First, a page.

If the decedent has living children but no spouse, the children inherit everything. Under New York laws, there must be a legal parent-child relationship in order for a child to inherit. This may include adopted children, biological children, children born outside of marriage (if biological relationship is established), and children born after the decedent’s death. Stepchildren and foster children will not inherit any portion of the estate unless they were legally adopted before the decedent’s death.


If the decedent was unmarried and had no children at the time of death, the parents inherit the entire estate.


If the decedent was unmarried, had no children, and had no living parents, the estate will be distributed to his or her brothers and sisters.


Grandchildren will inherit only if their parent (the decedent’s child) has predeceased the decedent.

The government

If the decedent has no living family members, his or her property will go to the State of New York.

Create your estate plan

The New York estate planning attorneys at Morgan Legal Group P.C. can advise you about your estate planning options. Located in midtown Manhattan, we have been helping our clients with elder law and estate law for more than 65 years. We can help you create an estate plan that works for your specific situation.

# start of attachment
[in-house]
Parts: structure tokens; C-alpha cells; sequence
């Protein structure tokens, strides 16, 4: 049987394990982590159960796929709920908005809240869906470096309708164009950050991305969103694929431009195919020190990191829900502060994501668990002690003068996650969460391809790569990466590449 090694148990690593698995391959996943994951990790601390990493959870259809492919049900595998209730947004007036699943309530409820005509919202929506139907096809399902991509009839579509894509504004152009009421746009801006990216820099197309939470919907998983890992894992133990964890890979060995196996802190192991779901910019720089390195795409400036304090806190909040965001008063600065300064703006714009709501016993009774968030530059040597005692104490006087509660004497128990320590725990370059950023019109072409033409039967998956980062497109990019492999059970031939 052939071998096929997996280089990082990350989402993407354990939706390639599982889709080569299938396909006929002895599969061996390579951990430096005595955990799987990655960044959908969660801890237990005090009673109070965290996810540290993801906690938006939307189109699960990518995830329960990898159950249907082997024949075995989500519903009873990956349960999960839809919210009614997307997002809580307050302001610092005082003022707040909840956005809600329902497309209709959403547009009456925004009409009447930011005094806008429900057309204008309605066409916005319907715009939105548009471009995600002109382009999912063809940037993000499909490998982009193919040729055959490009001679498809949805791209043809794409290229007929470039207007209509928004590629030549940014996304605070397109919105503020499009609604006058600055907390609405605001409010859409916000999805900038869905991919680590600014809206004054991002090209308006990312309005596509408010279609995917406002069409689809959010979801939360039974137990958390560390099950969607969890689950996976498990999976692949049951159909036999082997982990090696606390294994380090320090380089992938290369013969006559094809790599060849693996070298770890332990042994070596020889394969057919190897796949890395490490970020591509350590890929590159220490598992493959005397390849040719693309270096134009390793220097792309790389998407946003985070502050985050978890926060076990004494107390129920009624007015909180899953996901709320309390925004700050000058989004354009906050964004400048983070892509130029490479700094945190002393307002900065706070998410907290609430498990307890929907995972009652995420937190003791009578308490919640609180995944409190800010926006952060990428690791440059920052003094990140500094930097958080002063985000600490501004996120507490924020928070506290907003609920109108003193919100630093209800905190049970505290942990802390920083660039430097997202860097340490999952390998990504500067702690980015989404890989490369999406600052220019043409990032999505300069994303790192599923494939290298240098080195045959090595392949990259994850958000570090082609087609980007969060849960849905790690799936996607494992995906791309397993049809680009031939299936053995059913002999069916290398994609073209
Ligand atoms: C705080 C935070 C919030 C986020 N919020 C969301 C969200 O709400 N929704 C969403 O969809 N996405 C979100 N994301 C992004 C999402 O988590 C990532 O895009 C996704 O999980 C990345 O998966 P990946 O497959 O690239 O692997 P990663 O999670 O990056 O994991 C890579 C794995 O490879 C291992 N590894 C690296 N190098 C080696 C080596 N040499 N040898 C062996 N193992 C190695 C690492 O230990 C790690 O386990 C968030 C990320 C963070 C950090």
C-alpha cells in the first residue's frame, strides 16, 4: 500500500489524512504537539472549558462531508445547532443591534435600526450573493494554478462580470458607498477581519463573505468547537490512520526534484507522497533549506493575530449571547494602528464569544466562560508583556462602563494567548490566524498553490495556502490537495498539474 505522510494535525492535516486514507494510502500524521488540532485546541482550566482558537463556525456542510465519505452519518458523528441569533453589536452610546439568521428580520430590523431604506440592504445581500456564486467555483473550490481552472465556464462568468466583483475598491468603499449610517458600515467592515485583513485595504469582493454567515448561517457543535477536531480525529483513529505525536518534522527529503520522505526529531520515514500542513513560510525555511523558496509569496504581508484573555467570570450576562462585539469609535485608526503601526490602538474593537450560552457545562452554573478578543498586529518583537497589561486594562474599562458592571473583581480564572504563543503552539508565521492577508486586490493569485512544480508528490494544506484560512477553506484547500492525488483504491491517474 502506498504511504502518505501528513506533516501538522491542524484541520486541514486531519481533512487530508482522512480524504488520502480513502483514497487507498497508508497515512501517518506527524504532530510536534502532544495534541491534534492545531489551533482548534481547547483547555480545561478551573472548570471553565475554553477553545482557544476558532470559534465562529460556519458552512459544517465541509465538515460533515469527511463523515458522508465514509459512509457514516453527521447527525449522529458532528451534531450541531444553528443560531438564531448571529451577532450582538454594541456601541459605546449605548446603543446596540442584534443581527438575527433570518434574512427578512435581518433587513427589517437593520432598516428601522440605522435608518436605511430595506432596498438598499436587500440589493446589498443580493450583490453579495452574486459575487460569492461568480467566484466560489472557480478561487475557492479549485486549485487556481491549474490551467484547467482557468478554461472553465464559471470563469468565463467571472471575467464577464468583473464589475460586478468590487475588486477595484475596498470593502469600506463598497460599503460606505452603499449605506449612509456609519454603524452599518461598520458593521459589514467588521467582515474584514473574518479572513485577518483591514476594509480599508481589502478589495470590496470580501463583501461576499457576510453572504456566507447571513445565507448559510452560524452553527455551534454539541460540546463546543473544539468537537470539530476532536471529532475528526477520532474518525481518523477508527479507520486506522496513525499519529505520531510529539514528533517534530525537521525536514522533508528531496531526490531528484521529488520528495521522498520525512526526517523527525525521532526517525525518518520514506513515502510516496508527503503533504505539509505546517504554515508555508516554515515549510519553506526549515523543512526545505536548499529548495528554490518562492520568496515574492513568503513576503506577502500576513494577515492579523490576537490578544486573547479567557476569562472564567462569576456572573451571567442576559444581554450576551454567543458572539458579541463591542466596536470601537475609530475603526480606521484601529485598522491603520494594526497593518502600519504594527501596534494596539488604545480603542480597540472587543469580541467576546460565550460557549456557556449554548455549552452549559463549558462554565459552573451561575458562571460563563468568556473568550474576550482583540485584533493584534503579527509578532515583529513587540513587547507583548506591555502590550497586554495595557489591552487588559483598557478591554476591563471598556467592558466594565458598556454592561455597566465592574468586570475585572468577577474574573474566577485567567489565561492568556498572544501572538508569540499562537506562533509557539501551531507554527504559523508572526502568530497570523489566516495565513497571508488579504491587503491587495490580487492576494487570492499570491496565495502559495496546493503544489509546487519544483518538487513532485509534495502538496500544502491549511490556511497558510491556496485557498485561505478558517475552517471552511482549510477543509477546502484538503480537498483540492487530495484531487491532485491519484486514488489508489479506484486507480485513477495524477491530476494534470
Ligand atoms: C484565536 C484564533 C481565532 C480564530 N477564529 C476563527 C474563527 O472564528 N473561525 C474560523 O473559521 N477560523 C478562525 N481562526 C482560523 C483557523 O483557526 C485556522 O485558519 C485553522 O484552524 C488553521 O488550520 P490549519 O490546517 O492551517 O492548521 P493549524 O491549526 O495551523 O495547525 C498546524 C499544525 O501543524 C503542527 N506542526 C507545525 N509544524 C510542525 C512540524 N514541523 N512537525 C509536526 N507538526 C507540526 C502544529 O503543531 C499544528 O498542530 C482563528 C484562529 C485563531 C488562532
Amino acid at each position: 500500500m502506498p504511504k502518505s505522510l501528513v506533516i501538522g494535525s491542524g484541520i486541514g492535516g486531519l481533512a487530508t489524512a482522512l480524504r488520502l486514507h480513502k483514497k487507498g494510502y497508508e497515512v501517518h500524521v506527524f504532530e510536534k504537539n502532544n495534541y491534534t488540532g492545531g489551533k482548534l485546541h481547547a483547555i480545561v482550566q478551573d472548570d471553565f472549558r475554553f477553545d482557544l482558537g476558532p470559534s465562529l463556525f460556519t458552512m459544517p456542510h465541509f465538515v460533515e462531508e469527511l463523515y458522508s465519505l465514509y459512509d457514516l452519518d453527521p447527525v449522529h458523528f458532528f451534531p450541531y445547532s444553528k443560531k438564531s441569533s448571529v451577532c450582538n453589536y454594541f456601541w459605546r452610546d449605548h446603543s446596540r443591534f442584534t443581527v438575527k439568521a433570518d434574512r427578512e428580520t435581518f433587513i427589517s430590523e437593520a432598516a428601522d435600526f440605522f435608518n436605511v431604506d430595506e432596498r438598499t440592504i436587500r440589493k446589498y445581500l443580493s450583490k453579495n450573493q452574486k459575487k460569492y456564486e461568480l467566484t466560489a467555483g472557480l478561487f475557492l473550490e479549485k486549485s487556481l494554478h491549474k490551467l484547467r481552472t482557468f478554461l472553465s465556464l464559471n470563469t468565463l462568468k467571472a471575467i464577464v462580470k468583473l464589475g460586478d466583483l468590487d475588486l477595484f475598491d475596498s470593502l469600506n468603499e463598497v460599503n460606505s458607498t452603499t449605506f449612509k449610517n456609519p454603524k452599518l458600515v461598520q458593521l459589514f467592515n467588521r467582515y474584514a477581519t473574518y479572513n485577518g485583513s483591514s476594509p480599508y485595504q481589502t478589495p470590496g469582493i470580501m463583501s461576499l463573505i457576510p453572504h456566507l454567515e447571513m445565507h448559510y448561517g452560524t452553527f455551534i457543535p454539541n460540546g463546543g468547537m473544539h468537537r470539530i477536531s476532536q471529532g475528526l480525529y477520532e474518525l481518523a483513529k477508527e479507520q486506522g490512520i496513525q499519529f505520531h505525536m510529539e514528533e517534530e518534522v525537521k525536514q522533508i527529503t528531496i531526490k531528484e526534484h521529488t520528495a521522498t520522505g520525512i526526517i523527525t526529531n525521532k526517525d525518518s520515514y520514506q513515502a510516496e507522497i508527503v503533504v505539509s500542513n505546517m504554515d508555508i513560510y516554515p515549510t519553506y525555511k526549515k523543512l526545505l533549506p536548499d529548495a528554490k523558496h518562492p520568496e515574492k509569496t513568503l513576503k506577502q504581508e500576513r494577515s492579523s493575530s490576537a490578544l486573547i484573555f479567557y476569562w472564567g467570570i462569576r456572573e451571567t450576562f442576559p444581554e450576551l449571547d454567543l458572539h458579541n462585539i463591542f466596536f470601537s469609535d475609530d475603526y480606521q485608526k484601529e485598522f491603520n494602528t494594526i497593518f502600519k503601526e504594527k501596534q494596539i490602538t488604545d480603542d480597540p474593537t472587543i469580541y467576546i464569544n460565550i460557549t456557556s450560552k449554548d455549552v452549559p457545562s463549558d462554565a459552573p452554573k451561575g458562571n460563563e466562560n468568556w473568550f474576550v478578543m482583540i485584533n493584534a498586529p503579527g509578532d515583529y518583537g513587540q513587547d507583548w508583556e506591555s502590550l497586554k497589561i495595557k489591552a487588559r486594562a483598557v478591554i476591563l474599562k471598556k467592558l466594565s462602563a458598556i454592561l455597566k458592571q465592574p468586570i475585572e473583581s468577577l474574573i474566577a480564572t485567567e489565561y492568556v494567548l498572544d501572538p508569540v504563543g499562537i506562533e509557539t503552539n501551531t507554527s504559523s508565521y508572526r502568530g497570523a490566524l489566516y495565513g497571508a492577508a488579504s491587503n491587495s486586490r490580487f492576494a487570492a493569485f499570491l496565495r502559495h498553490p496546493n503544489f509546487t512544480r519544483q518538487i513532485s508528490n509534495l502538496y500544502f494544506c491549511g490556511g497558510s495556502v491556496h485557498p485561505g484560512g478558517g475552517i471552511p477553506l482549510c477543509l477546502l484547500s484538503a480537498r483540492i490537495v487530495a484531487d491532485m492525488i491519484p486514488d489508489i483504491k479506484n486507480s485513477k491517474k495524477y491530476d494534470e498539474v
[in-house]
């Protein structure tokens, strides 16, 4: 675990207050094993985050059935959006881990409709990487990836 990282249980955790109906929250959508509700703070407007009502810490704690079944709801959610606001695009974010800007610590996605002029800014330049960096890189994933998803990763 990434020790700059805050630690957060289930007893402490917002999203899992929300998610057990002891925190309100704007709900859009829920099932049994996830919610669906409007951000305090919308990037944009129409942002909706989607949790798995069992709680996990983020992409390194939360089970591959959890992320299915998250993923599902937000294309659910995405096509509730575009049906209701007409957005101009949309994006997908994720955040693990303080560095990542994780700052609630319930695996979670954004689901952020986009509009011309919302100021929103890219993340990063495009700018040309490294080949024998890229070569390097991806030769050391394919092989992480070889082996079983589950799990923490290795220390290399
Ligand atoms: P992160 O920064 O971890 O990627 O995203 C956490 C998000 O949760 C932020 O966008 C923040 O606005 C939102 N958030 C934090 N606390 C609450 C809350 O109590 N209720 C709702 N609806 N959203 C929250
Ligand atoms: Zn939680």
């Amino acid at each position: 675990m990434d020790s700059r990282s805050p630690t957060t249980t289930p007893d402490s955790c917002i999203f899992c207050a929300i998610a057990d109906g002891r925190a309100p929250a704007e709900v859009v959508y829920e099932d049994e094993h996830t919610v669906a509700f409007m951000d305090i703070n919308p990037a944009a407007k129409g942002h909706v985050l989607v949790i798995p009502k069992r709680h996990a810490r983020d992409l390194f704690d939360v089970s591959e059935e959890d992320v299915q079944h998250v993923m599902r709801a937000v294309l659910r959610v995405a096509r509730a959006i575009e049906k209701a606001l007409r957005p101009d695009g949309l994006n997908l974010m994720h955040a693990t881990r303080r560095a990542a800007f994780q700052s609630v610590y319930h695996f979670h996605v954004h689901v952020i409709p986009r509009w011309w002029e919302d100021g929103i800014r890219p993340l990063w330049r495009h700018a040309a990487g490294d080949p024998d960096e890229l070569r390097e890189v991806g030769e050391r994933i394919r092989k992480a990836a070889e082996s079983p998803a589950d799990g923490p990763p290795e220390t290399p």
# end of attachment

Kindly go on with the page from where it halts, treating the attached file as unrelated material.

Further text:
If there is no will, New York State decides how property is distributed

A will helps ensure that your property is divided according to your wishes. Without a will, property is divided according to New York state law, which may not coincide with your wishes. When someone dies without a will, New York state distributes the estate among relatives according to the New York State laws of intestate succession. Basically, this law states:

1. If there is a spouse, but no children, the spouse inherits everything.

2. If there are children, but no spouse, the entire estate is divided among the children.

3. If there is a spouse and children, the spouse inherits $50,000 plus half of the value of the remaining estate. Everything else gets divided among the children.

4. If there is no spouse and no children, any living parent(s) inherit everything.

5. If there are no parents, children or spouse, any living sibling(s) inherit everything.

6. If the inheritance would go to a child (as outlined above) and the child dies before the decedent, then any children (grandchildren of the decedent from that child) would inherit that child’s share of the estate.

7. If there are no parents, children, grandchildren or spouse, then the inheritance would be divided among any living grandparents, their children, or their grandchildren (as outlined in the New York State law)

8. If there is no family as outlined above, then the property goes to the state of New York.

For children to inherit according to the rules above, there must be a legal parent-child relationship. This means:

1. There is no distinction made between adopted and biological children. Both inherit in the same way.

2. Foster children and stepchildren are not included (unless they were legally adopted before the person died).

3. Children born after the person dies, inherit like any other child.

4. Children born outside of marriage can inherit only if paternity has been established.